微軟執行長 Steve Ballmer 在華爾街日報的 D: All Things Digital 會議上宣布 Microsoft Surface
的問世,預計在今年年底以前,Surface 將開始出現在飯店、自助餐廳,及公共娛樂場所。
電腦」(surface computer)之名問世。這款外型像咖啡桌的大型觸控式電腦未來可望出現在餐
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Ballmer 表示,Surface 創造一個更為直覺的人類與技術互動方式。
機,已經看到 Surface 電腦技術無所不在的未來──從桌面上及櫃台,到玄觀的鏡子上。」
微軟勾勒 Surface 電腦的可能應用指出,想像你只要在螢幕上手指動一動,就可以點飲料,或是
點歌。將來消費者在 Surface 上點了一杯葡萄酒,餐廳也可即時提供關於這杯酒的資訊,如產地
Surface 強調使用更為直覺,不需使用任何滑鼠及鍵盤。搭配 30 吋的大型顯示器,其機構(form
Surface 與一般觸控式電腦最大不同在於提供了多重觸控(multi-touch)功能,可以同時辨識多
點的觸控資訊,可讓多人(multi- user)
同時使用一台 Surface 電腦。物體辨識(Object recognition)
功能則讓放在 Surface 上的不同物體,可以啟動不同類型的數位反應。
微軟並公布首批採用 Surface 的客戶,包括全球最大的博奕娛樂集團 Harrah’s Entertainment
Inc.,喜達屋酒店及度假村集團(Starwood Hotels & Resorts Worldwide, Inc.)
並讓合作夥伴提供客戶客製化的功能。同時微軟也和大型遊戲機製造商 IGT(International Game
Technology)合作,要以 Surface 開發大型遊戲機。
Touch Screen in a Table Is the Latest Wrinkle in Computers
A touch-sensitive digital table from Microsoft called Surface.
By Michel Marriott Published: May 30, 2007
Having just tried its hand at developing a digital music player, Microsoft is working on something new:
digital furniture.
The company plans to unveil a computing device today called Microsoft Surface, featuring a 30-inch
screen embedded in an acrylic tabletop. The device’s electronic guts are hidden in the low-slung table’s
thick pedestal.
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At first glance, Surface is reminiscent of an old-fashioned arcade game table around which patrons
played Pac-Man. But there is no joystick here, and no mouse or keyboard either. The device is controlled
by touching the tabletop display.
Microsoft says this touch screen will allow people to “interact with digital content the same way they
have interacted with everyday items such as photos, paintbrushes and music their entire life: with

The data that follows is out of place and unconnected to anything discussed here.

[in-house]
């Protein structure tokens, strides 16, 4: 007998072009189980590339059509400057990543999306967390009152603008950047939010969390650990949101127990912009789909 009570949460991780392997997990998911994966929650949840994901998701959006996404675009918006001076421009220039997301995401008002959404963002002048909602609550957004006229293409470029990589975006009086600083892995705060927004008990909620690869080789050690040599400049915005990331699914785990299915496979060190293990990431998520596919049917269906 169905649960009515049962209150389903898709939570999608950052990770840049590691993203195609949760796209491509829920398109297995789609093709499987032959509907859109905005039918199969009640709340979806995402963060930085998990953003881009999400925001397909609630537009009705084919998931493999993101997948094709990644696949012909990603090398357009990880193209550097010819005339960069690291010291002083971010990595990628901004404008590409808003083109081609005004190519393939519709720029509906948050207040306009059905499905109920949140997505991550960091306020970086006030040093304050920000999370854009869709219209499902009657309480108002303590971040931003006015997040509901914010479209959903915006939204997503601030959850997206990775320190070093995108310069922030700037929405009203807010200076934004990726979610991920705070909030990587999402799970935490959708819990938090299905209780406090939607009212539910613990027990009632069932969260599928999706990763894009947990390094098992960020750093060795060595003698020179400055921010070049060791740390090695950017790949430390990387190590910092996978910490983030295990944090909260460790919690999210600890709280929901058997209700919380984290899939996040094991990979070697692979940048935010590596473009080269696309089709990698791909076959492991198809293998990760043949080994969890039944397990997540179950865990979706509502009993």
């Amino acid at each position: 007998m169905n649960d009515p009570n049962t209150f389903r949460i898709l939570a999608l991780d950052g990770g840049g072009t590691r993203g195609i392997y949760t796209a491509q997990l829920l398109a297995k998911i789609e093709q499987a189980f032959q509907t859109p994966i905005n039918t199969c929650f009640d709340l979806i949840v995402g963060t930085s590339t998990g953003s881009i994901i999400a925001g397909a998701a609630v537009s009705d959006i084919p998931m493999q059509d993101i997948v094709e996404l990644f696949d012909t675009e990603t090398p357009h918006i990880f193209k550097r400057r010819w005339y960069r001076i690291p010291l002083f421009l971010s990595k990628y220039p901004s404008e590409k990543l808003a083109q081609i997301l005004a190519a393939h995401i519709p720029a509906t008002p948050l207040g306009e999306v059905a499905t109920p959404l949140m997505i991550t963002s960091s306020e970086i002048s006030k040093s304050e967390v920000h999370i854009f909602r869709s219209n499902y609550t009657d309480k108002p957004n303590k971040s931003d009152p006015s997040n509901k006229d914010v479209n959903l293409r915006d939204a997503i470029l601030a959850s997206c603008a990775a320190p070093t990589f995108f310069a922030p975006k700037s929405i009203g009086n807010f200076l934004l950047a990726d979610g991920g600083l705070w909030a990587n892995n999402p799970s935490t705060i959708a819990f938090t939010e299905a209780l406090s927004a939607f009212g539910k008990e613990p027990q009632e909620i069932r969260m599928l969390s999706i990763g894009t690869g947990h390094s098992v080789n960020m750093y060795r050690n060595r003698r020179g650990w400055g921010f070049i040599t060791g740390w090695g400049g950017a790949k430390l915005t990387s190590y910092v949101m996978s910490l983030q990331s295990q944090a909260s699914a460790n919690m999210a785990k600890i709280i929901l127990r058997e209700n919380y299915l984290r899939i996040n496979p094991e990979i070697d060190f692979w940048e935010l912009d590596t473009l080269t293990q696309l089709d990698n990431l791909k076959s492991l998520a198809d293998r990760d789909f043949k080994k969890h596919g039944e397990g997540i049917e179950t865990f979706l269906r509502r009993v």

hands, with gestures and by putting real-world objects on the surface.”
For example, when a digital camera with Wi-Fi capabilities is placed on the display, the table recognizes
the camera and, at a touch of the screen, downloads its photos and video clips. The digital pictures can
be sorted and sized by “handling” them as if they were physical prints.
The device uses cameras under the display to detect touches, and unlike traditional touch screens it can
handle multiple touches at the same time, said Jeff Gattis, the director of product management for
Similarly, Surface can read bar codes and identification tags embedded in objects like hotel chain
membership cards.
Microsoft hopes this technology will someday be common in homes, but its first uses will be
commercial. By the end of this year, Surface will appear in hotels, restaurants, retail stores and public
entertainment sites, where it will serve as an information kiosk and handle things like basic customer
service. Steven A. Ballmer, Microsoft’s chief executive, was scheduled to unveil the product today at
The Wall Street Journal’s “D: All Things Digital” conference in Carlsbad, Calif.
“With Surface, we are creating more intuitive ways for people to interact with technology,” Mr. Ballmer
said in a statement. “We see this as a multibillion-dollar category, and we envision a time when surface
computing technologies will be pervasive, from tabletops and counters to the hallway mirror.”
Microsoft also named several partners that will be among the first companies to use Surface, including
Harrah’s Entertainment, Starwood Hotels and Resorts Worldwide and T-Mobile USA. The device’s cost